"We had to remove our celebration attire and put back on our battle attire and return to war," Mangum-Dear said in June. CSE once again went to court, with Mangum-Dear and her wife as plaintiffs, they lost the case this time. HB 1523 took effect in 2018.
"They made sure to let us know we are still beneath the religious elite," Mangum-Dear said. "We may have acquired marriage that day (in 2015), but we certainly didn't get equality."
Unlike many other states, LGBT people still do not have protections against discrimination in employment. Last month, Congress passed The Equality Act, which would grant the same protections on the basis of sexual orientation and gender identity that Americans already enjoy under the 1964 Civil Rights Act when it comes to race, sex and religion. All three Mississippi Republicans in Congress voted against it.
Granting LGBT people the same protections religious people already enjoy, U.S. House Rep. Steven Palazzo said in a May 17 press release, would threaten "our religious liberties." Only U.S. House Rep. Bennie Thompson, the state's lone Democratic congressman, voted for it.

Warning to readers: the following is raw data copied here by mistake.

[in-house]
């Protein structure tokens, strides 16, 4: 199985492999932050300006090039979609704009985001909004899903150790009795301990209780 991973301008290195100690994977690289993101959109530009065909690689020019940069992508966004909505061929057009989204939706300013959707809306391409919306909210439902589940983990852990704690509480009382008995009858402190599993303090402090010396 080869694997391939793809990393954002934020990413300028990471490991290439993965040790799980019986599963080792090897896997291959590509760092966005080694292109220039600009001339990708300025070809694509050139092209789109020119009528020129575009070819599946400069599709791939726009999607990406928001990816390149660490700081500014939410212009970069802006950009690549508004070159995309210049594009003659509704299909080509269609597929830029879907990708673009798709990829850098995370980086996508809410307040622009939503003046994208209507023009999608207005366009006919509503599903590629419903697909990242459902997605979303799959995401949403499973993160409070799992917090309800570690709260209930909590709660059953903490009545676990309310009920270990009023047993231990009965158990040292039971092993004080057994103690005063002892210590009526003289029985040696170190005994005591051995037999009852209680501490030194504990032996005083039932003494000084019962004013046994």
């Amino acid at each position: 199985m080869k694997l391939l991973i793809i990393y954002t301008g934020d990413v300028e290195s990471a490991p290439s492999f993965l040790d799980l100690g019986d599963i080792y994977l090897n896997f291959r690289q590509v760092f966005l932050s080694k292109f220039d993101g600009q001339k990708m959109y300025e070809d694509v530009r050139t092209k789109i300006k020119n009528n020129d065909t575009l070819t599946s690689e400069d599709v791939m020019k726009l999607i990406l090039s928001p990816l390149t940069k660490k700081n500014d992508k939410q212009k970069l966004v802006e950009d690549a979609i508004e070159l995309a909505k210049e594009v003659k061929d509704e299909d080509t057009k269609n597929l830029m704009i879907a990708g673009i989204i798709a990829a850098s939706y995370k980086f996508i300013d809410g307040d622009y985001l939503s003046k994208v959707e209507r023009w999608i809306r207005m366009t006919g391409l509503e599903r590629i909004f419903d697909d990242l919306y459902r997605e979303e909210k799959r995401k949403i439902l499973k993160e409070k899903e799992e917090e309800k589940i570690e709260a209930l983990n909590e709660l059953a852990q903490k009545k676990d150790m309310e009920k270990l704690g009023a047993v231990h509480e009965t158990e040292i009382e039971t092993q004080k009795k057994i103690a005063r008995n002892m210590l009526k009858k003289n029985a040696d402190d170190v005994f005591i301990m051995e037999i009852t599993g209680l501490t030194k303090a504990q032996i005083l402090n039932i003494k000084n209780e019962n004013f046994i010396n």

'My 4-Year-Old Is Stressed Out?'
For the Bicketts, the ongoing war for equality is more of a social battle in their own community and less about the law these days. Becky sees signs of progress in small things, like the young man at the store who felt comfortable asking them for advice on how to find a relationship as "awesome" as theirs, or the "backwoods country girl" who talks openly with her about her marriage to Andrea, noting that it does not sound that different from her own.
It is not all positive, though.
The Bicketts pulled Owen and Adrian, then 4 years old, out of pre-school after just two months. Adrian had been bullied, she said, and the teachers looked the other way when another boy would knock him off the playground slide or steal his snacks. The teacher, Becky said, ignored her and Andrea when they would come to the school, brushing their concerns aside and saying she "didn't see anything." She thinks it had something to do with the teacher's discomfort with their family.
Adrian had begun wetting himself at school, even though he, like Owen, had been potty-trained for years. He had also developed seizure-like "neurological tics" in which his eyes would dart side-to-side.